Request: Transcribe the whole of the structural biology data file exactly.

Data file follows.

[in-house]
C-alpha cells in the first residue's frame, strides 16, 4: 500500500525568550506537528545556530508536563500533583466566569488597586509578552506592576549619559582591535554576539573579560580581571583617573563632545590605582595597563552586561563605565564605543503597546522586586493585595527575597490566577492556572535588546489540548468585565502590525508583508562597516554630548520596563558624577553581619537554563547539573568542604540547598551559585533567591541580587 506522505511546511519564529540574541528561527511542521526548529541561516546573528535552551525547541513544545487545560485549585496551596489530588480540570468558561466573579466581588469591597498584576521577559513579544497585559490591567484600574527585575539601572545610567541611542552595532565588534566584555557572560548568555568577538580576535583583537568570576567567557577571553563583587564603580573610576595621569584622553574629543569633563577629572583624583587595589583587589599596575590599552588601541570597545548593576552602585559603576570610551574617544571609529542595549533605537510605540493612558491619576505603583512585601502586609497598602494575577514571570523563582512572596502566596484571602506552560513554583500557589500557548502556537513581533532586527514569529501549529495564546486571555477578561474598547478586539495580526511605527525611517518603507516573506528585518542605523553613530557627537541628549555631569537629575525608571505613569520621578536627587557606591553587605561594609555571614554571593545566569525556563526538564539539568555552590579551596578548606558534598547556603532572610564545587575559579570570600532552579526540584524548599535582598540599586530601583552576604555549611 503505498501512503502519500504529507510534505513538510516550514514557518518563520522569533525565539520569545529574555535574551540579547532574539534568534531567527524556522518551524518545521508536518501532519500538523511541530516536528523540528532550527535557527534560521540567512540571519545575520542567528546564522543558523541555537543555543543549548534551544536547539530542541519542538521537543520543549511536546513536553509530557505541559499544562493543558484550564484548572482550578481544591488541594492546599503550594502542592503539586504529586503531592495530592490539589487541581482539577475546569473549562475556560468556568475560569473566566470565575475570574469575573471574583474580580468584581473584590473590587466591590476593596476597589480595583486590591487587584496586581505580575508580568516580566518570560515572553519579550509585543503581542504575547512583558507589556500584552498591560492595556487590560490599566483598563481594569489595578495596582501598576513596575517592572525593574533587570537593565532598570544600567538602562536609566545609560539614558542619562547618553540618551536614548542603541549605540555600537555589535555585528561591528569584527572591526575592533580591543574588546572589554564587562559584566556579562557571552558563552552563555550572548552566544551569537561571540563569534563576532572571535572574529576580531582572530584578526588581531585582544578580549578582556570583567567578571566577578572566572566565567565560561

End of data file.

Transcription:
[in-house]
C-alpha cells in the first residue's frame, strides 16, 4: 500500500525568550506537528545556530508536563500533583466566569488597586509578552506592576549619559582591535554576539573579560580581571583617573563632545590605582595597563552586561563605565564605543503597546522586586493585595527575597490566577492556572535588546489540548468585565502590525508583508562597516554630548520596563558624577553581619537554563547539573568542604540547598551559585533567591541580587 506522505511546511519564529540574541528561527511542521526548529541561516546573528535552551525547541513544545487545560485549585496551596489530588480540570468558561466573579466581588469591597498584576521577559513579544497585559490591567484600574527585575539601572545610567541611542552595532565588534566584555557572560548568555568577538580576535583583537568570576567567557577571553563583587564603580573610576595621569584622553574629543569633563577629572583624583587595589583587589599596575590599552588601541570597545548593576552602585559603576570610551574617544571609529542595549533605537510605540493612558491619576505603583512585601502586609497598602494575577514571570523563582512572596502566596484571602506552560513554583500557589500557548502556537513581533532586527514569529501549529495564546486571555477578561474598547478586539495580526511605527525611517518603507516573506528585518542605523553613530557627537541628549555631569537629575525608571505613569520621578536627587557606591553587605561594609555571614554571593545566569525556563526538564539539568555552590579551596578548606558534598547556603532572610564545587575559579570570600532552579526540584524548599535582598540599586530601583552576604555549611 503505498501512503502519500504529507510534505513538510516550514514557518518563520522569533525565539520569545529574555535574551540579547532574539534568534531567527524556522518551524518545521508536518501532519500538523511541530516536528523540528532550527535557527534560521540567512540571519545575520542567528546564522543558523541555537543555543543549548534551544536547539530542541519542538521537543520543549511536546513536553509530557505541559499544562493543558484550564484548572482550578481544591488541594492546599503550594502542592503539586504529586503531592495530592490539589487541581482539577475546569473549562475556560468556568475560569473566566470565575475570574469575573471574583474580580468584581473584590473590587466591590476593596476597589480595583486590591487587584496586581505580575508580568516580566518570560515572553519579550509585543503581542504575547512583558507589556500584552498591560492595556487590560490599566483598563481594569489595578495596582501598576513596575517592572525593574533587570537593565532598570544600567538602562536609566545609560539614558542619562547618553540618551536614548542603541549605540555600537555589535555585528561591528569584527572591526575592533580591543574588546572589554564587562559584566556579562557571552558563552552563555550572548552566544551569537561571540563569534563576532572571535572574529576580531582572530584578526588581531585582544578580549578582556570583567567578571566577578572566572566565567565560561